The Trail and the Plants
The drive to Schulman Grove from Big Pine features several exciting plants. First as you begin to climb into the mountains look for the bright yellow flowers of Prince’s Plume. The tall spires (4-5’) really caught my attention when I made the drive late in June. As you go higher pines begin to appear. When you turn onto White Mountain Road you enter a forest of Pinyon Pine and Utah Juniper. It’s a gorgeous forest with very useful plants. The Pinyon Pine of course holds the delicious seeds of this well known pine, and the Utah Juniper provided the wood used in the best Native Indian Bows.
At Schulman Grove both trails begin at the east end of the parking lot, the far end as you drive in, the Discovery Trail on the left and the Methuselah Trail on the right. The elevation is 10,050 ft. I’ve hiked here in June and late October, wearing shorts both times. In October there were small patches of snow on the ground and the air was crisp indeed, so it’s best to carry some extra layers.
The Methuselah Trail travels gently downhill at first and you quickly come to a junction, which is the return segment coming back up the ravine on the left. A common shrub here is Black Sagebrush, with its gray green, 3 notched leaves. This is a smaller form of the more widespread Big Basin Sagebrush, which is generally taller and with somewhat longer leaves. Also common is Rabbit Bush with its yellow flowers and narrow gray leaves. There is a number of ground hugging Buckwheat’s clinging to the rocky Dolomite soil. From the junction you climb moderately up the north side of a ridge covered with the Bristlecone Pines. This short-needled pine is of moderate height but with underlying great age. You pass a few wind-sculpted specimens on the right, there are many more ahead.
At the top of this first climb is your first stellar view to the east. This is the highest point of the trail at 10,129 ft. Now you descend into a steep sided valley with grand views to the east. The forest is notably open with the bare rocky ground dominating the picture. At the lower end of this section is a trail junction; the right side goes to an old mining site while our trail continues on to the left.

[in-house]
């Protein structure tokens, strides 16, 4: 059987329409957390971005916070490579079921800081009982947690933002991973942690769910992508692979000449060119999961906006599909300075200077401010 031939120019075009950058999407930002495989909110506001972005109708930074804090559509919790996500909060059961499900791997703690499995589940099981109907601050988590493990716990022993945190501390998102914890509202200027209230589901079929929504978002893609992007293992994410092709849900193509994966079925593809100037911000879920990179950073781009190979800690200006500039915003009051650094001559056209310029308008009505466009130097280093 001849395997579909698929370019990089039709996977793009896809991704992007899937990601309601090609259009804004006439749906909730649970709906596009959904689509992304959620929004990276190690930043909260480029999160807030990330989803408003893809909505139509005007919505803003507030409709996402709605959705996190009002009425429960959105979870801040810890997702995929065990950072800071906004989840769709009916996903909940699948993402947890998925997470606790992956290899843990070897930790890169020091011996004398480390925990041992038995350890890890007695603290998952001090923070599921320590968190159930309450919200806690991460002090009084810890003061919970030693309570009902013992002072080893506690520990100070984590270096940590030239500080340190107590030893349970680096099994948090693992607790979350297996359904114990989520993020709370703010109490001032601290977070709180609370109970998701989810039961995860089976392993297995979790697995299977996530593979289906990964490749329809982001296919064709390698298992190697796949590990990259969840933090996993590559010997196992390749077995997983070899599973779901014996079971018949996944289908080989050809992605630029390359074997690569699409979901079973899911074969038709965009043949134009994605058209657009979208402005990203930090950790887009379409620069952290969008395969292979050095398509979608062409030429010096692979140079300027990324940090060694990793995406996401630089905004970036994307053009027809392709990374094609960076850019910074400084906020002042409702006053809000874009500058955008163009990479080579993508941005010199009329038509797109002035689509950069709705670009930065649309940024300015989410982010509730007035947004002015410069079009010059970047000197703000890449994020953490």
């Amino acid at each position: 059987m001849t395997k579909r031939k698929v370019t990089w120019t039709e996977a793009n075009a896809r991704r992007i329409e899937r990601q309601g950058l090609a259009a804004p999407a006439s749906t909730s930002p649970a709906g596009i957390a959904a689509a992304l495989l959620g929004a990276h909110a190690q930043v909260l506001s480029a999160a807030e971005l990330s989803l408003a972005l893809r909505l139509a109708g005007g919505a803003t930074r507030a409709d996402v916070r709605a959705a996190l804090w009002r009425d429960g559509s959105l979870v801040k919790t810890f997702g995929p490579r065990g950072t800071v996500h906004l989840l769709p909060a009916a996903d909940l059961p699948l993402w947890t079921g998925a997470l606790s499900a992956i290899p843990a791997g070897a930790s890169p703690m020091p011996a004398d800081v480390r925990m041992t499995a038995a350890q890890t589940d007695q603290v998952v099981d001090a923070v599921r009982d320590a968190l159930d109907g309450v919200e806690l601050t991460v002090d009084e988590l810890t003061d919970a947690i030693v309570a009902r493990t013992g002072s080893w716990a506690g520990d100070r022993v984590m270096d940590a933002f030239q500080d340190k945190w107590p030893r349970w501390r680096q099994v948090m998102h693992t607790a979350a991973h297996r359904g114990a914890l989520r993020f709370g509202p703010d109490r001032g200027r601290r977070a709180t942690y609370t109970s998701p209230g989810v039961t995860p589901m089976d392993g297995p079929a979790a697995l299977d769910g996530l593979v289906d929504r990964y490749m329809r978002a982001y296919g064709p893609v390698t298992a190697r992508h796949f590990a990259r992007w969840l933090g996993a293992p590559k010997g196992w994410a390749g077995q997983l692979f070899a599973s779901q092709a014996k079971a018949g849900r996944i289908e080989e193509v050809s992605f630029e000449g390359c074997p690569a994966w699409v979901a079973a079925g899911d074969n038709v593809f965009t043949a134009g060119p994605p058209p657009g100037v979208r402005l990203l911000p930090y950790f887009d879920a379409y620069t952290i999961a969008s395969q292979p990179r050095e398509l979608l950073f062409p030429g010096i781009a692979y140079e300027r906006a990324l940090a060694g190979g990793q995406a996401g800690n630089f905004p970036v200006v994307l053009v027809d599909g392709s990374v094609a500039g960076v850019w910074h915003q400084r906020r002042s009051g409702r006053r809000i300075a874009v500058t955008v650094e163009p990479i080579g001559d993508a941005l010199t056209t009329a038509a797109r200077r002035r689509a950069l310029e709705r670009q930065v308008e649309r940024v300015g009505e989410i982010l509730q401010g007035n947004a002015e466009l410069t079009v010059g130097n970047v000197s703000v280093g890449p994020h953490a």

The trail makes a moderate climb to a saddle in the next ridgeline. There are some great stands of gnarly trunked pines here. At the top of the saddle is another great vista framed by a trio of ancient, wind swept pines. Then you descend into whole new plant community, a Mountain Mahogany forest. There are also Pinyon Pines here and a few Bristlecones but the Mahogany takes the stage now. And these are also very old plants. Mt. Mahogany is a large shrub with small dark green leaves. The largest and oldest I have seen before had trunks up to 12” in diameter, but here there are plants up to 24” across. The trail winds east then northeast on a south facing slope with views of the desert basin beyond.
After wandering through the Mt. Mahogany forest, being dazzled by their size you come to a sharp turn to the left. We switch from a south facing to a north facing slope and the plants change almost entirely. The Mt. Mahogany is gone and now Bristlecones of weathered texture blanket the hillsides. There are hundreds of these ancient spires in this area. They don’t tell you where the oldest tree is but it could surely be here, there are so many aged and weathered specimens it is hard to focus on any one individual.
The trail continues to descend and then at the next ravine turns right and almost due north. This section is relatively level with the lowest point on the trail just ahead. A surprise plant shows itself on the left, with the ground hugging, tight mounds of Mat Rockspires, a curious member of the Rose family with 6-8” white flower spikes. After a short half-mile the trails jogs sharply back left and begins to gradually climb. You enter another south facing ravine, jog right and head due north again to a spectacular viewpoint with a bench.
There is about a ¾ mile climb ahead, back to the parking lot. The pine forest fills out here with younger lush green trees. The Methuselah Trail is a walk back in time, or maybe a walk with time, high in the White Mountains of California.